Certain useful pharmaceutical agents carry a high risk of embryopathy. The US Food and Drug Administration (FDA), in cooperation with drug manufacturers, has established pregnancy prevention programs (PPPs) to reduce the incidence of birth defects for thalidomide (STEPS9 [System for Thalidomide Education and Prescribing Safety]) and isotretinoin (iPLEDGE™) but not for other teratogenic drugs in clinical use. These programs are complex and raise important concerns regarding privacy, the clinician-patient relationship, and convenience of medical care. Furthermore, pregnancies continued to occur in isotretinoin-exposed females during the first full year of the iPLEDGE program. We review the design and application of STEPS and iPLEDGE and consider the ethical issues raised by the introduction of these programs. The goal is to eliminate birth defects caused by teratogenic agents, without making procedures so onerous that they result in restricted access to useful agents. Confidentiality must be maintained, and the rights of disadvantaged populations and individuals with special religious concerns must be protected. Informed consent must be complete and include all risks of treatment, including risks of contraceptive methods. All teratogenic agents should be covered by PPPs, which then must be no more burdensome than requirements that have existed for many years for other controlled substances.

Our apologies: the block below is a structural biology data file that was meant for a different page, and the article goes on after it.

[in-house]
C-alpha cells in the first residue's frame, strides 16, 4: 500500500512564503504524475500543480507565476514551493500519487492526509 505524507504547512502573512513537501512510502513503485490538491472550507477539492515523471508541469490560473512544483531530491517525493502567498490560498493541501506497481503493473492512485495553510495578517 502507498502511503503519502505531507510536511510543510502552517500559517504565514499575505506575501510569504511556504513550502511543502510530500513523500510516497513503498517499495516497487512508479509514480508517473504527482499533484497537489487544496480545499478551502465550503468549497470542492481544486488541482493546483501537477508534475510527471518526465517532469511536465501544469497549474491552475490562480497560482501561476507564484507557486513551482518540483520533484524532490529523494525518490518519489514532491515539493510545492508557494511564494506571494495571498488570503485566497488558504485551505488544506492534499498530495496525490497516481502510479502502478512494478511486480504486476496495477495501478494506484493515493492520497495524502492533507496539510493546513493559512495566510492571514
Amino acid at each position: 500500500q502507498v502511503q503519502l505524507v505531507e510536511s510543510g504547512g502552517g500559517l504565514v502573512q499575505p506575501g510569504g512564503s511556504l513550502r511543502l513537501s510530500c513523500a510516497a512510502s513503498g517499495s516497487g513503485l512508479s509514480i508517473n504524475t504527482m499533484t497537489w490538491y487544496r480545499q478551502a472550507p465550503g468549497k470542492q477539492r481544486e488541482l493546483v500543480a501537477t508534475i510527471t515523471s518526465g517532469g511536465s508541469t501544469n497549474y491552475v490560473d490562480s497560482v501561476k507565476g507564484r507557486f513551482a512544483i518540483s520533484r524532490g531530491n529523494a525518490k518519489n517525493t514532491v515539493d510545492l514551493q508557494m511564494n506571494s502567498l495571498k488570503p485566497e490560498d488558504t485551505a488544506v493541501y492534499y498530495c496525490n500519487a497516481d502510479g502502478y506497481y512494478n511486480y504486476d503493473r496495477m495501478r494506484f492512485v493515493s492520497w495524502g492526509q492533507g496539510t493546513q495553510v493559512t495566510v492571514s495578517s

|Original language||English (US)|
|Number of pages||7|
|State||Published - Jun 1 2008|
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